Practice variation in defining sentinel lymph nodes on lymphoscintigrams in oral cancer patients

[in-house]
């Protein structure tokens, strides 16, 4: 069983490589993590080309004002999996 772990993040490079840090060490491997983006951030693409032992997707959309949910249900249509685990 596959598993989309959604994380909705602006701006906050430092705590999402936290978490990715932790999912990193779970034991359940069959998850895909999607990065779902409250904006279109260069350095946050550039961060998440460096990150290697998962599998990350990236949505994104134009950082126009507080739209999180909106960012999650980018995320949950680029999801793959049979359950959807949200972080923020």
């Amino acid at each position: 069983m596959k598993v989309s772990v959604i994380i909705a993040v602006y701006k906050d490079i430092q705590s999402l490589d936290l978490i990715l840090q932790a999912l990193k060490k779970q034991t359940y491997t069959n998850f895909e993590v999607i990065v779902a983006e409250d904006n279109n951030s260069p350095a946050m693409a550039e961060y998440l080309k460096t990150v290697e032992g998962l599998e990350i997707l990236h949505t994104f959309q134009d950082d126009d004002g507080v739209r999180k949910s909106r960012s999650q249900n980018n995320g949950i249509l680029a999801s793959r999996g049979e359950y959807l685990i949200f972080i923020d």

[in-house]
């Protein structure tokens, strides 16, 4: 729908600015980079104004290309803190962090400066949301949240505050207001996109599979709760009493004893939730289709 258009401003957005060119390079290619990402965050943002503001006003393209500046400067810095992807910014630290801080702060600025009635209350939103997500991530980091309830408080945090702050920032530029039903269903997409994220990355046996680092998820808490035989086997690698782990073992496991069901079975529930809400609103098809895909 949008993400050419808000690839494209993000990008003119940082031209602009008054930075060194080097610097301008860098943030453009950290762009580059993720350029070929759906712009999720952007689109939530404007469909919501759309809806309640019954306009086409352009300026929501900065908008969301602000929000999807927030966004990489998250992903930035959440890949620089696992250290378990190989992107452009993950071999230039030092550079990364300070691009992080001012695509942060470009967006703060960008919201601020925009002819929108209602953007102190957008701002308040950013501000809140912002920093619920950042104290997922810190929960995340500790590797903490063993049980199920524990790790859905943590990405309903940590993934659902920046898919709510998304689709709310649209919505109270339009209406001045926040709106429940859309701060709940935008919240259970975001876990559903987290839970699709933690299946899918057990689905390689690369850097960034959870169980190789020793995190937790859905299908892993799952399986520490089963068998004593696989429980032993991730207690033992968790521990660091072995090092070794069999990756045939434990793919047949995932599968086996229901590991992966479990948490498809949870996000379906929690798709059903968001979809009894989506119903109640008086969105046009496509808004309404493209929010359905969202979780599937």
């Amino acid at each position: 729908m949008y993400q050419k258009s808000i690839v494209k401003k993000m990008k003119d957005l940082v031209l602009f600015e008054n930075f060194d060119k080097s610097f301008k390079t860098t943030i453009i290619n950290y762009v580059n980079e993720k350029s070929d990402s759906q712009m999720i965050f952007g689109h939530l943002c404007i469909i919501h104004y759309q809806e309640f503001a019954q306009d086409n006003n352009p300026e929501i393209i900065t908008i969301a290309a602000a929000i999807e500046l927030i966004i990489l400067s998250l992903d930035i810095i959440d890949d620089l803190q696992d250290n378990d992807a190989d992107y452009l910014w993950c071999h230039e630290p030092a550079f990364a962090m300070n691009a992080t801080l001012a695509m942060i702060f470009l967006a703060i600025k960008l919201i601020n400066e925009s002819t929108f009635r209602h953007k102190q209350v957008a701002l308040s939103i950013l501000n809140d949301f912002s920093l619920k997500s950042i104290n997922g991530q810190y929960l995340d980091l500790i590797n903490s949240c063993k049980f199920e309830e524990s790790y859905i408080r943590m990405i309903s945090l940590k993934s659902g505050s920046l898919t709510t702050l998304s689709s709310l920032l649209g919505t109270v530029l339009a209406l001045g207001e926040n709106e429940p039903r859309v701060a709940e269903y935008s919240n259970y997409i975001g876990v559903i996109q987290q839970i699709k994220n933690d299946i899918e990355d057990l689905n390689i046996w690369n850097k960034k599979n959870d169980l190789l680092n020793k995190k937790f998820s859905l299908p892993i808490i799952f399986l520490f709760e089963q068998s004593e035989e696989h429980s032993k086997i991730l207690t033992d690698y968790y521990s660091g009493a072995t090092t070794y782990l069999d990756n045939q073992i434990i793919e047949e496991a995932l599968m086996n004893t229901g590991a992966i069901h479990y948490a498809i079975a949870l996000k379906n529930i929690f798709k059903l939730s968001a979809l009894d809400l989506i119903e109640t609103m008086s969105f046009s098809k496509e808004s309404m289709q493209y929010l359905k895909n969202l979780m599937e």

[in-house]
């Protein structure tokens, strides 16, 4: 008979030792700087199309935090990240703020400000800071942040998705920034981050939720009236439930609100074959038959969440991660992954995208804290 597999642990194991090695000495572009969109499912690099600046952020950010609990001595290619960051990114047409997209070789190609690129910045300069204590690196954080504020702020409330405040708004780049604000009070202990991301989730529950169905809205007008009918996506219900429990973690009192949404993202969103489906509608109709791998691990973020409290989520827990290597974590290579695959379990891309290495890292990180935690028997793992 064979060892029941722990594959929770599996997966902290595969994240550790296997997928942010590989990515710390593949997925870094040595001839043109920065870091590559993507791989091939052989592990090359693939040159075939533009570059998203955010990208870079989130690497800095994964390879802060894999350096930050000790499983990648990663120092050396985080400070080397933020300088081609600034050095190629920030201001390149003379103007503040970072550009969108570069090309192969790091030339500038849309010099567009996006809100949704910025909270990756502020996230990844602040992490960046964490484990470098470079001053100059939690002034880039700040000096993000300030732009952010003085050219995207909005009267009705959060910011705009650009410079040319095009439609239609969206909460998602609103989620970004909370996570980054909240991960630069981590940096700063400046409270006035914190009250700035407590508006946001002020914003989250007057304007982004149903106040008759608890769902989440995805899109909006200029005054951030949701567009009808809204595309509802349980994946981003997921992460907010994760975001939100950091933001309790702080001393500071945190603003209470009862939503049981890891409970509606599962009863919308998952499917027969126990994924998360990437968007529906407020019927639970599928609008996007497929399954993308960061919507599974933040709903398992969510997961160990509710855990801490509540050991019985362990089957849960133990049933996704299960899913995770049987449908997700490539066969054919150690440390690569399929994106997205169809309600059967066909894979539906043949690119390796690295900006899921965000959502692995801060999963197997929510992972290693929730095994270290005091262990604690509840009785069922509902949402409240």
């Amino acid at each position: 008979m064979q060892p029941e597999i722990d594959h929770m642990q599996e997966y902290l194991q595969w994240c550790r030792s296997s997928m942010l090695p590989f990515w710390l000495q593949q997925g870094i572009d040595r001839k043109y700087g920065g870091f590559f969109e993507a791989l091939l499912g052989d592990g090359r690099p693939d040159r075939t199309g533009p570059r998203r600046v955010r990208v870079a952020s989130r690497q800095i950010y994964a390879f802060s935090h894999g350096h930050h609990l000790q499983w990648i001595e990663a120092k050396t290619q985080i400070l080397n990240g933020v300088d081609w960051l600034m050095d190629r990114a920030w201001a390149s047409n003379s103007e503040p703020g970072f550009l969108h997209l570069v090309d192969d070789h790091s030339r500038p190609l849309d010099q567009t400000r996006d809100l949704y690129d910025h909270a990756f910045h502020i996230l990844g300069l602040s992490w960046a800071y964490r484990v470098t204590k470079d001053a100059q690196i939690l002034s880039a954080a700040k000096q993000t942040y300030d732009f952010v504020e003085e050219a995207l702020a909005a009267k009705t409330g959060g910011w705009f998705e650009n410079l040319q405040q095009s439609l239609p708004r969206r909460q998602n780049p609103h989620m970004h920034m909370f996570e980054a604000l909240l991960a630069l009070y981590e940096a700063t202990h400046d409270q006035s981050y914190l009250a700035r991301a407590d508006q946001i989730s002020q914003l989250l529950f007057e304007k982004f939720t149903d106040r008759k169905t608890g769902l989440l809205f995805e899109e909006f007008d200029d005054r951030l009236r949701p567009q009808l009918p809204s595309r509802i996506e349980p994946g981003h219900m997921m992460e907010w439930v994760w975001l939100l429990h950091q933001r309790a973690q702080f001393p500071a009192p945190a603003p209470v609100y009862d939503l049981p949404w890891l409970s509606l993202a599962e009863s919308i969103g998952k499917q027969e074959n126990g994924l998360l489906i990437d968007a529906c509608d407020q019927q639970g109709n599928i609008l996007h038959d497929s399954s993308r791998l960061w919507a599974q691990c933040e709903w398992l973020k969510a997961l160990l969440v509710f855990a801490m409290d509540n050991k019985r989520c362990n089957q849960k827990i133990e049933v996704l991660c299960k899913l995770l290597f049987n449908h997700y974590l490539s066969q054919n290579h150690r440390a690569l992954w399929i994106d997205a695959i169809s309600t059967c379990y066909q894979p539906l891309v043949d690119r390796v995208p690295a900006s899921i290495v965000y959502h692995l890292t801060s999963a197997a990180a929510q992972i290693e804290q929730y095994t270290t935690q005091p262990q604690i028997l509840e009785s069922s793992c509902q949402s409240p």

PURPOSE To validate lymphatic mapping combined with sentinel lymph node biopsy as a staging procedure, and to evaluate the possible clinical implications of added oblique lymphoscintigraphy and/or tomography and test the intra- and interobserver reproducibility of lymphoscintigraphy. MATERIAL AND METHODS Forty patients (17 F and 23 M, aged 32-90) with 24 T1 and 16 T2 squamous cell carcinoma of the oral cavity. Planar lymphoscintigraphy, emission and transmission tomography were performed. Detection and excision of the sentinel nodes were guided by a gamma probe. The sentinel nodes were step-sectioning and stained with hematoxylin and eosin and cytokeratin (CK 1). Histology and follow-up were used as "gold standard". Tumor location, number of sentinel lymph nodes, metastasis, and recurrences were registered. Two observers evaluated the lymphoscintigraphic images to assess the inter-rater agreement. RESULTS Eleven (28%) patients were upstaged. The sentinel lymph node identification rate was 97.5%. Sentinel lymph node biopsy significantly differentiated between patients with or without lymph node metastasis (P = 0.001). Lymphatic mapping revealed 124 hotspots and 144 hot lymph nodes were removed by sentinel lymph node biopsy. Three patients developed a lymph node recurrence close to the primary tumor site during follow-up. Added oblique lymphoscintigraphic images and/or tomography revealed extra hotspots in 15/40 (38%) patients. In 4/40 (10%), extra contralateral hotspots were detected. CONCLUSION Sentinel lymph node biopsy upstaged 28% of the patients. Sentinel lymph nodes close to the primary tumor were difficult to find. Added oblique planar images and/or tomographic images revealed extra clinical relevant hotspots in 38% of patients. Reproducibility proved excellent.